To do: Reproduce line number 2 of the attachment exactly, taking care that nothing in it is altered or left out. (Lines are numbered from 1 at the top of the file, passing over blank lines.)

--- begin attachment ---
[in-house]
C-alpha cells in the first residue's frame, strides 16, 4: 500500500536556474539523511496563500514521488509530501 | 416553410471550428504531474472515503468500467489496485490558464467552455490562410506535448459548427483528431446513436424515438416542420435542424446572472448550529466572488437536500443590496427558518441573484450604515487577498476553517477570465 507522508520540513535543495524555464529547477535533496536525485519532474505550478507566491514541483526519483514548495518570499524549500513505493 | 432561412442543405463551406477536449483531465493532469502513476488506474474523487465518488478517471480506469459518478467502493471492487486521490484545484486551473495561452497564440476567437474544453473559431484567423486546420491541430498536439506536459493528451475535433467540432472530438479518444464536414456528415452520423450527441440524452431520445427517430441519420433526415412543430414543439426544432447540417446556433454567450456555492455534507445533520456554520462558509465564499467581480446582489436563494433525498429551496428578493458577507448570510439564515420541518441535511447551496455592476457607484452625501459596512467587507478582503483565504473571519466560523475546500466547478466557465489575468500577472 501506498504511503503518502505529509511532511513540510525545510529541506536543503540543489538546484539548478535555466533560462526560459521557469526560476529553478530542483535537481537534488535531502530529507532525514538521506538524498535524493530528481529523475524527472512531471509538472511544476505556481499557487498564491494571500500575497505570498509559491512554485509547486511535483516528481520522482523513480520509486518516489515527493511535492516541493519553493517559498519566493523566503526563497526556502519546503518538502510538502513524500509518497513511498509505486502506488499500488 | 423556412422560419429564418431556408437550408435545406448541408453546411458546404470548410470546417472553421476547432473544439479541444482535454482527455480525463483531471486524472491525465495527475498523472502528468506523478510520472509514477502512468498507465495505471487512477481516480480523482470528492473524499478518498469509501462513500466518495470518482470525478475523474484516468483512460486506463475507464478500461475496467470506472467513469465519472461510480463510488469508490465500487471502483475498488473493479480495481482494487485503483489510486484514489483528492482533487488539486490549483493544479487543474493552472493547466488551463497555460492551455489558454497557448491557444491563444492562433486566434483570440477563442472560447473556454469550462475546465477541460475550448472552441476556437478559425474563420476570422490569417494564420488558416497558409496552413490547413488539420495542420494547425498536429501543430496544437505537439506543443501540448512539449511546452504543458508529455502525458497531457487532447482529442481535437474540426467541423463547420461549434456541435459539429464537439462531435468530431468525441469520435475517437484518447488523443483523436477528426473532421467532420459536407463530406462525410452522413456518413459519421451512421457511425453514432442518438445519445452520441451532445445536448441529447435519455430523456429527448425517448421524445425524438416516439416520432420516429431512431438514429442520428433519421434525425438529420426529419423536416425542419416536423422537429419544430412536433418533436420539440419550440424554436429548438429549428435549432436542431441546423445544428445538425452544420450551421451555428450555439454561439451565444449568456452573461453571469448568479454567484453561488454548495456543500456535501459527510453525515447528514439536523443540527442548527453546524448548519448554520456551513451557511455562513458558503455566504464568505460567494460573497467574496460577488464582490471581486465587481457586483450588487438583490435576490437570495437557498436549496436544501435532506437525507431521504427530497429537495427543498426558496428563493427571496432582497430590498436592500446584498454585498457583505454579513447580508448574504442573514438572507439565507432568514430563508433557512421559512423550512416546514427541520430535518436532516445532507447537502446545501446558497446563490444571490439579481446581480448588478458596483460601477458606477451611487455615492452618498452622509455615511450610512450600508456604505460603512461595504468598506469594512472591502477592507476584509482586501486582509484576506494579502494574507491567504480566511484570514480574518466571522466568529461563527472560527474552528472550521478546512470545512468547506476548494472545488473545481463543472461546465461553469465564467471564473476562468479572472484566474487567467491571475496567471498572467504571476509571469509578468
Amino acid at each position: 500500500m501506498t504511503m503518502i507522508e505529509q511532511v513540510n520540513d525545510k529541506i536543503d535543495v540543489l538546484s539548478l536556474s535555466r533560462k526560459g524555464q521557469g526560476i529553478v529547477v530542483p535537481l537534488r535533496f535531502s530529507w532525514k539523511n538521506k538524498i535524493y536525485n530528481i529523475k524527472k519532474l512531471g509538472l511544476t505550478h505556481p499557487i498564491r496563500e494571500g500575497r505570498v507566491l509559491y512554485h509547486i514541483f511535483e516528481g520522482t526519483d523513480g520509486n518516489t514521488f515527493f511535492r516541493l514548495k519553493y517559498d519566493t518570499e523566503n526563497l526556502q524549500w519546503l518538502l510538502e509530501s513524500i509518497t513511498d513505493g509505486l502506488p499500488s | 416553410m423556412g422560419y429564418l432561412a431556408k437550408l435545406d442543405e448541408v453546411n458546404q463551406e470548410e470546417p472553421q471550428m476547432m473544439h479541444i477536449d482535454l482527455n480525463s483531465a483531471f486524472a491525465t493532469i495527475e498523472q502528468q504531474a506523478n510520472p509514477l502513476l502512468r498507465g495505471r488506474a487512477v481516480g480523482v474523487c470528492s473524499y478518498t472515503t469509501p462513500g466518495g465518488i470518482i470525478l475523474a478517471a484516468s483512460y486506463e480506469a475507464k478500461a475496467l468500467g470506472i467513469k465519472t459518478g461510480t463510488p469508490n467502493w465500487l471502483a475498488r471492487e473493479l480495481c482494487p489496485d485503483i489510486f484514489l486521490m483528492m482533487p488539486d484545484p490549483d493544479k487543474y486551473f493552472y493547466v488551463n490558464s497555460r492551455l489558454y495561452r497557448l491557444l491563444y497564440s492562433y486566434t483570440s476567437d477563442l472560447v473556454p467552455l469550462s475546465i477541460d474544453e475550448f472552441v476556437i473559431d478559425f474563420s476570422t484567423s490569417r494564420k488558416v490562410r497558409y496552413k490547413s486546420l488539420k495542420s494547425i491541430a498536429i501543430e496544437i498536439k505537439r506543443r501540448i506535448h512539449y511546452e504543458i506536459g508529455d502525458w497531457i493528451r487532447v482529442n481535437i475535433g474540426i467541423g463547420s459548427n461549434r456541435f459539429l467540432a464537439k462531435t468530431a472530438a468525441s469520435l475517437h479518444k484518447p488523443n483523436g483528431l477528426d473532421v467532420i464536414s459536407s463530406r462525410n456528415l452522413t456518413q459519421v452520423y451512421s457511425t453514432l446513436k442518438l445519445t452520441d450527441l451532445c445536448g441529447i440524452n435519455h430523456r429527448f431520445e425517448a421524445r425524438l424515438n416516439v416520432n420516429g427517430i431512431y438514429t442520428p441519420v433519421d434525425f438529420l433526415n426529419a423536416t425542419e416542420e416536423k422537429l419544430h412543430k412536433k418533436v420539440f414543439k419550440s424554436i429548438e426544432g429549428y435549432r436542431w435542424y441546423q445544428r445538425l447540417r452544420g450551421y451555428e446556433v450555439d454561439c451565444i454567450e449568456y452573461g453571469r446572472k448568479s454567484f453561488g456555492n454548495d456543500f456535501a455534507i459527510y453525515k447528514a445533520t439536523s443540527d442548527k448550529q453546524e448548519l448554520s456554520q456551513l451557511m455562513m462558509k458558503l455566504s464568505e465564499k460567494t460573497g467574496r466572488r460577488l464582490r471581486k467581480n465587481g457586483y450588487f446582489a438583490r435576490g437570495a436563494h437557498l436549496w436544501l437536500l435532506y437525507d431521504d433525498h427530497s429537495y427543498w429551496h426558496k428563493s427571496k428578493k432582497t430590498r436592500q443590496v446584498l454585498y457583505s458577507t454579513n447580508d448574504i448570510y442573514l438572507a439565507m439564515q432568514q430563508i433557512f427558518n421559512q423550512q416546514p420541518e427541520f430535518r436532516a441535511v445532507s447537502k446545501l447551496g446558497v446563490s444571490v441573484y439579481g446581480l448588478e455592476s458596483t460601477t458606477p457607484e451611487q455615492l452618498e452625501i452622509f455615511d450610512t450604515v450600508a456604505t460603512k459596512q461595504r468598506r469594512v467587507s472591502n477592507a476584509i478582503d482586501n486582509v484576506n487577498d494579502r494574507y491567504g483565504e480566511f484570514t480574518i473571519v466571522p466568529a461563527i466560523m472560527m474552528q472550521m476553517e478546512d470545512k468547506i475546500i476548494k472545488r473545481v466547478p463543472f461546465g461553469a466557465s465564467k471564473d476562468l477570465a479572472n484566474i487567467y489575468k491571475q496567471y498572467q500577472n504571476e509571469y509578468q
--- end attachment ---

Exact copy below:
C-alpha cells in the first residue's frame, strides 16, 4: 500500500536556474539523511496563500514521488509530501 | 416553410471550428504531474472515503468500467489496485490558464467552455490562410506535448459548427483528431446513436424515438416542420435542424446572472448550529466572488437536500443590496427558518441573484450604515487577498476553517477570465 507522508520540513535543495524555464529547477535533496536525485519532474505550478507566491514541483526519483514548495518570499524549500513505493 | 432561412442543405463551406477536449483531465493532469502513476488506474474523487465518488478517471480506469459518478467502493471492487486521490484545484486551473495561452497564440476567437474544453473559431484567423486546420491541430498536439506536459493528451475535433467540432472530438479518444464536414456528415452520423450527441440524452431520445427517430441519420433526415412543430414543439426544432447540417446556433454567450456555492455534507445533520456554520462558509465564499467581480446582489436563494433525498429551496428578493458577507448570510439564515420541518441535511447551496455592476457607484452625501459596512467587507478582503483565504473571519466560523475546500466547478466557465489575468500577472 501506498504511503503518502505529509511532511513540510525545510529541506536543503540543489538546484539548478535555466533560462526560459521557469526560476529553478530542483535537481537534488535531502530529507532525514538521506538524498535524493530528481529523475524527472512531471509538472511544476505556481499557487498564491494571500500575497505570498509559491512554485509547486511535483516528481520522482523513480520509486518516489515527493511535492516541493519553493517559498519566493523566503526563497526556502519546503518538502510538502513524500509518497513511498509505486502506488499500488 | 423556412422560419429564418431556408437550408435545406448541408453546411458546404470548410470546417472553421476547432473544439479541444482535454482527455480525463483531471486524472491525465495527475498523472502528468506523478510520472509514477502512468498507465495505471487512477481516480480523482470528492473524499478518498469509501462513500466518495470518482470525478475523474484516468483512460486506463475507464478500461475496467470506472467513469465519472461510480463510488469508490465500487471502483475498488473493479480495481482494487485503483489510486484514489483528492482533487488539486490549483493544479487543474493552472493547466488551463497555460492551455489558454497557448491557444491563444492562433486566434483570440477563442472560447473556454469550462475546465477541460475550448472552441476556437478559425474563420476570422490569417494564420488558416497558409496552413490547413488539420495542420494547425498536429501543430496544437505537439506543443501540448512539449511546452504543458508529455502525458497531457487532447482529442481535437474540426467541423463547420461549434456541435459539429464537439462531435468530431468525441469520435475517437484518447488523443483523436477528426473532421467532420459536407463530406462525410452522413456518413459519421451512421457511425453514432442518438445519445452520441451532445445536448441529447435519455430523456429527448425517448421524445425524438416516439416520432420516429431512431438514429442520428433519421434525425438529420426529419423536416425542419416536423422537429419544430412536433418533436420539440419550440424554436429548438429549428435549432436542431441546423445544428445538425452544420450551421451555428450555439454561439451565444449568456452573461453571469448568479454567484453561488454548495456543500456535501459527510453525515447528514439536523443540527442548527453546524448548519448554520456551513451557511455562513458558503455566504464568505460567494460573497467574496460577488464582490471581486465587481457586483450588487438583490435576490437570495437557498436549496436544501435532506437525507431521504427530497429537495427543498426558496428563493427571496432582497430590498436592500446584498454585498457583505454579513447580508448574504442573514438572507439565507432568514430563508433557512421559512423550512416546514427541520430535518436532516445532507447537502446545501446558497446563490444571490439579481446581480448588478458596483460601477458606477451611487455615492452618498452622509455615511450610512450600508456604505460603512461595504468598506469594512472591502477592507476584509482586501486582509484576506494579502494574507491567504480566511484570514480574518466571522466568529461563527472560527474552528472550521478546512470545512468547506476548494472545488473545481463543472461546465461553469465564467471564473476562468479572472484566474487567467491571475496567471498572467504571476509571469509578468